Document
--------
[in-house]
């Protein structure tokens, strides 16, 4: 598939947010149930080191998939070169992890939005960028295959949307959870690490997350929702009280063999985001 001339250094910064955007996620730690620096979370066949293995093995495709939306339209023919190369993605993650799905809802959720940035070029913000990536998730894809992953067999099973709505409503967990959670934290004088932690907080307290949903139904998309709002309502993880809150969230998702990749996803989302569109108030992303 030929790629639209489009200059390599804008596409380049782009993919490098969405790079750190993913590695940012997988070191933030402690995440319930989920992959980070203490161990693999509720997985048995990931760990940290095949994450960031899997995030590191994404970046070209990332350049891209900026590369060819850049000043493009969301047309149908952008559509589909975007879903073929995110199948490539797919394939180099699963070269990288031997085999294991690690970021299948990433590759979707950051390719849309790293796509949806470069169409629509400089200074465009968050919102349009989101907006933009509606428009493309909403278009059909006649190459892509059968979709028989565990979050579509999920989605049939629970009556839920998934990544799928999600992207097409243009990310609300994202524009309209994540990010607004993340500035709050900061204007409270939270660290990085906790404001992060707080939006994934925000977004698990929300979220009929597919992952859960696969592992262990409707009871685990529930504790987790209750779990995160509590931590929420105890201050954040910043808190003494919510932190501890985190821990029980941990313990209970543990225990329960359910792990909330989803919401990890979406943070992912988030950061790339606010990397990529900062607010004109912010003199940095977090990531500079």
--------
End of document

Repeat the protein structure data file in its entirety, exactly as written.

[in-house]
């Protein structure tokens, strides 16, 4: 598939947010149930080191998939070169992890939005960028295959949307959870690490997350929702009280063999985001 001339250094910064955007996620730690620096979370066949293995093995495709939306339209023919190369993605993650799905809802959720940035070029913000990536998730894809992953067999099973709505409503967990959670934290004088932690907080307290949903139904998309709002309502993880809150969230998702990749996803989302569109108030992303 030929790629639209489009200059390599804008596409380049782009993919490098969405790079750190993913590695940012997988070191933030402690995440319930989920992959980070203490161990693999509720997985048995990931760990940290095949994450960031899997995030590191994404970046070209990332350049891209900026590369060819850049000043493009969301047309149908952008559509589909975007879903073929995110199948490539797919394939180099699963070269990288031997085999294991690690970021299948990433590759979707950051390719849309790293796509949806470069169409629509400089200074465009968050919102349009989101907006933009509606428009493309909403278009059909006649190459892509059968979709028989565990979050579509999920989605049939629970009556839920998934990544799928999600992207097409243009990310609300994202524009309209994540990010607004993340500035709050900061204007409270939270660290990085906790404001992060707080939006994934925000977004698990929300979220009929597919992952859960696969592992262990409707009871685990529930504790987790209750779990995160509590931590929420105890201050954040910043808190003494919510932190501890985190821990029980941990313990209970543990225990329960359910792990909330989803919401990890979406943070992912988030950061790339606010990397990529900062607010004109912010003199940095977090990531500079």